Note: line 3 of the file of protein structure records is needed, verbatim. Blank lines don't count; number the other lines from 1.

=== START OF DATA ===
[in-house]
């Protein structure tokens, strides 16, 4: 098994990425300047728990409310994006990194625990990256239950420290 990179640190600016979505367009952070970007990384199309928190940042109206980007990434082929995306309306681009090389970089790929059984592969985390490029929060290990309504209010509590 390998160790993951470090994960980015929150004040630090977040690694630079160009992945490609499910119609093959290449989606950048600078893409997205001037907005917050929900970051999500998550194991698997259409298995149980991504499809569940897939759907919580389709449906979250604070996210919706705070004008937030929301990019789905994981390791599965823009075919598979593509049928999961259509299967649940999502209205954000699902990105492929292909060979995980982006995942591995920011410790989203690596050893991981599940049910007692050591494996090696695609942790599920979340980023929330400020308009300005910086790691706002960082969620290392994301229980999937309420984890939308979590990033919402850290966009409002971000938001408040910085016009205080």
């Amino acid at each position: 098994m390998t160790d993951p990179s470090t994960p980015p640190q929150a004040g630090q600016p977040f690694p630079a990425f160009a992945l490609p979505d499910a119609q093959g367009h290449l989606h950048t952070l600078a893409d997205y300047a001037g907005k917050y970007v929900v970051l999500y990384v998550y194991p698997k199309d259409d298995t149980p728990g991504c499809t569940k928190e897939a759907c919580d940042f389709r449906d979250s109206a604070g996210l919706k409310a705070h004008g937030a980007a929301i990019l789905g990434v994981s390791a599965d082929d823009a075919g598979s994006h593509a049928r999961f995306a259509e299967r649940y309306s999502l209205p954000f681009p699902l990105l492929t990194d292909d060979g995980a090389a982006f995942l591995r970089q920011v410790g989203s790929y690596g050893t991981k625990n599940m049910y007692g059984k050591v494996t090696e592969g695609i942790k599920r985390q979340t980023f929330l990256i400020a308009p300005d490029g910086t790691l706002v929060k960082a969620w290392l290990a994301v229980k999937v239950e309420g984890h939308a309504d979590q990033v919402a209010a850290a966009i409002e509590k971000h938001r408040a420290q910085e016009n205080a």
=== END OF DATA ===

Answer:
């Amino acid at each position: 098994m390998t160790d993951p990179s470090t994960p980015p640190q929150a004040g630090q600016p977040f690694p630079a990425f160009a992945l490609p979505d499910a119609q093959g367009h290449l989606h950048t952070l600078a893409d997205y300047a001037g907005k917050y970007v929900v970051l999500y990384v998550y194991p698997k199309d259409d298995t149980p728990g991504c499809t569940k928190e897939a759907c919580d940042f389709r449906d979250s109206a604070g996210l919706k409310a705070h004008g937030a980007a929301i990019l789905g990434v994981s390791a599965d082929d823009a075919g598979s994006h593509a049928r999961f995306a259509e299967r649940y309306s999502l209205p954000f681009p699902l990105l492929t990194d292909d060979g995980a090389a982006f995942l591995r970089q920011v410790g989203s790929y690596g050893t991981k625990n599940m049910y007692g059984k050591v494996t090696e592969g695609i942790k599920r985390q979340t980023f929330l990256i400020a308009p300005d490029g910086t790691l706002v929060k960082a969620w290392l290990a994301v229980k999937v239950e309420g984890h939308a309504d979590q990033v919402a209010a850290a966009i409002e509590k971000h938001r408040a420290q910085e016009n205080a």